Figure 2 illustrates a typical setup of pumper when taking suction. As will be noted in the sketch, the pressure on the surface of the water is 14.7 pounds per square inch. In this particular problem it is assumed that the pumper is able to create a perfect vacuum, and therefore the suction hose from the pump down to the water has zero pressure within it. The 14.7 pounds pressure will therefore force the water up into the hose, because there is no pressure to resist it, and the maximum height to which it will raise water is, as noted above, 33.9 feet.
Q. As no pumper can create a perfect vacuum, and as there is apt to be some air leakage in the connections, what would be considered a fair height to which water could be raised by suction?
A. 25 feet.
Q. Has water ever been lifted by suction to a higher elevation than 25 feet?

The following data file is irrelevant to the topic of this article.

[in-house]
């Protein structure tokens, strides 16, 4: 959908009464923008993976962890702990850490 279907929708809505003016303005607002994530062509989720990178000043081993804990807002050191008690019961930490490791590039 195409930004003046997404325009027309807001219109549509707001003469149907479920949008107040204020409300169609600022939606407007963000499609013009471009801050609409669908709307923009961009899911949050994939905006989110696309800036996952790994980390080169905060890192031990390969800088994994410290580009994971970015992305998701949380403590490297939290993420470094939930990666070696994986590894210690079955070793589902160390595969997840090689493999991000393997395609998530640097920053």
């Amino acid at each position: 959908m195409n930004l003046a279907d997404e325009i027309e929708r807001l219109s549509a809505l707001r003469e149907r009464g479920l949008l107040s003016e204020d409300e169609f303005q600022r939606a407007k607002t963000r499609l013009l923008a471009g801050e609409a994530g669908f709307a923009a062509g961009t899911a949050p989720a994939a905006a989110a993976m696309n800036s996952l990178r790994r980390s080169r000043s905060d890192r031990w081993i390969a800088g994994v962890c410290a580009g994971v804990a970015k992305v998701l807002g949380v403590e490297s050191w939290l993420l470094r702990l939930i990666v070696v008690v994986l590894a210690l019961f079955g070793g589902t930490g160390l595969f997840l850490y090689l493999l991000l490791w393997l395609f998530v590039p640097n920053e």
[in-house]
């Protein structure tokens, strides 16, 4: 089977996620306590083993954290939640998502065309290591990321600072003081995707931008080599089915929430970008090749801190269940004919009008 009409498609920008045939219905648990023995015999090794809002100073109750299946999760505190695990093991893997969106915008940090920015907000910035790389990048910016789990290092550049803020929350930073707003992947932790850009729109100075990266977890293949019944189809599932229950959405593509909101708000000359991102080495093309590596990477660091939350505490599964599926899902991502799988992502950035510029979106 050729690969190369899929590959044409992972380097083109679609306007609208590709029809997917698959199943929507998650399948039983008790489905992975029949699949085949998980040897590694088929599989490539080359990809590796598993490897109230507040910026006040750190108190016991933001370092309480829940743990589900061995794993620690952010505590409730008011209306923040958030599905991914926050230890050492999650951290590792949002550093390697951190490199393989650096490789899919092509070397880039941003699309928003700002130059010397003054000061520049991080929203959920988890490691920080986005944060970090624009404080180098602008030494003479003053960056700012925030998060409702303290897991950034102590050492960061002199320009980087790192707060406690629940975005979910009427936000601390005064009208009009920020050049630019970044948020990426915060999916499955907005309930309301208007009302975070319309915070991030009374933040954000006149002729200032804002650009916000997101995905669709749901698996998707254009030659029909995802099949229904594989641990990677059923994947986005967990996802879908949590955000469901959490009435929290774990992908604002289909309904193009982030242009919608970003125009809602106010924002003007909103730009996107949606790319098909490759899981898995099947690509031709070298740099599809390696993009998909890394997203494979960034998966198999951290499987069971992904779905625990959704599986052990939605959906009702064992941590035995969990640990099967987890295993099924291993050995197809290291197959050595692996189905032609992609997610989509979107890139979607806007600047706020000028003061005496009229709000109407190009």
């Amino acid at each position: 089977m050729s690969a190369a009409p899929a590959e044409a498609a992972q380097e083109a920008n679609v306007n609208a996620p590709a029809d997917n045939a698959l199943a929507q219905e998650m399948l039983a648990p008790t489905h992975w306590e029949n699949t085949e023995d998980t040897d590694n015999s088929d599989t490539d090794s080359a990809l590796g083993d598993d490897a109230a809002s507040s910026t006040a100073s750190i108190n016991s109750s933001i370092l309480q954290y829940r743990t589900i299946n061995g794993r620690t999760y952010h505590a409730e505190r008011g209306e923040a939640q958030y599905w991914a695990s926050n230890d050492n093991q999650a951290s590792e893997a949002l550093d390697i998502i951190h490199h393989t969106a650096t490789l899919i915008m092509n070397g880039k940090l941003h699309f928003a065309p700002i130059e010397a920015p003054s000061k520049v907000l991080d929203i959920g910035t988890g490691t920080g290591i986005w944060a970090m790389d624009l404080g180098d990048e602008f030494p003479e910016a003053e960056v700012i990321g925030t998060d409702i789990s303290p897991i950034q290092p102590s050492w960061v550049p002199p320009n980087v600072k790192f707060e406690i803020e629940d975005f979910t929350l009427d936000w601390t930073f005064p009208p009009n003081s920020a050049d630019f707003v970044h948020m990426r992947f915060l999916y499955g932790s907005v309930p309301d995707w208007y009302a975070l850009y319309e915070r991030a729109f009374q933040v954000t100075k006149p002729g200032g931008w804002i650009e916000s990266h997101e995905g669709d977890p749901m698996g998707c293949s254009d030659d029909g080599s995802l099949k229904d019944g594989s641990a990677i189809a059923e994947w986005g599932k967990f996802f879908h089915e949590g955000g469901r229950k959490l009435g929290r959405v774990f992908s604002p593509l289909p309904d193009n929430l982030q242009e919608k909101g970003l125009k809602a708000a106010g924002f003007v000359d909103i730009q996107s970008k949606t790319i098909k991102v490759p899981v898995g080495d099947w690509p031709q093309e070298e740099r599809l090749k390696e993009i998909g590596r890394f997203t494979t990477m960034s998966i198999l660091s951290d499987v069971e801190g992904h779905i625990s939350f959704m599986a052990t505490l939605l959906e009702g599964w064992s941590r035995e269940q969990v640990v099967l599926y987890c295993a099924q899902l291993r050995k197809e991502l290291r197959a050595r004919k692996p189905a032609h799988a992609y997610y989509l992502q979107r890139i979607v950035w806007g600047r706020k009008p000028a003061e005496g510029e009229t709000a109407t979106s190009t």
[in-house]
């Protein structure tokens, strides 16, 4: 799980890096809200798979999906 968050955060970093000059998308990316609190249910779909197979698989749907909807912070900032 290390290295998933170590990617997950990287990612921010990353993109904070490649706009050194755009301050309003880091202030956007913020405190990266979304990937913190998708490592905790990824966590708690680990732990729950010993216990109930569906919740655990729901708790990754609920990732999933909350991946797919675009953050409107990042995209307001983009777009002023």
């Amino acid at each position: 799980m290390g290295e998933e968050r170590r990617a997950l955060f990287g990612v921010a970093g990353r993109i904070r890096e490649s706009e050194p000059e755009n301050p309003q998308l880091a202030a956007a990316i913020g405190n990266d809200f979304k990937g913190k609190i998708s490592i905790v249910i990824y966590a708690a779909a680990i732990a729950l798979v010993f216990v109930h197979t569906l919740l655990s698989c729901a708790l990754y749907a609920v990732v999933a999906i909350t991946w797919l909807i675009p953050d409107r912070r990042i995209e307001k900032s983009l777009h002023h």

A. Yes. There are instances on record where pumps have operated lifting water 28 feet, and have continued to operate under these conditions for prolonged periods.
Q. What effect have changes in atmospheric pressure upon the ability of a pump to lift water by suction?
A. As the atmospheric pressure becomes less, the height to which water can be lifted by suction is also reduced. This is because the pressure on the surface of the water is less, and therefore the water can be forced to a lesser distance vertically through the suction hose.
Q. What effect has elevation of a city upon the ability of its pumpers to draft water?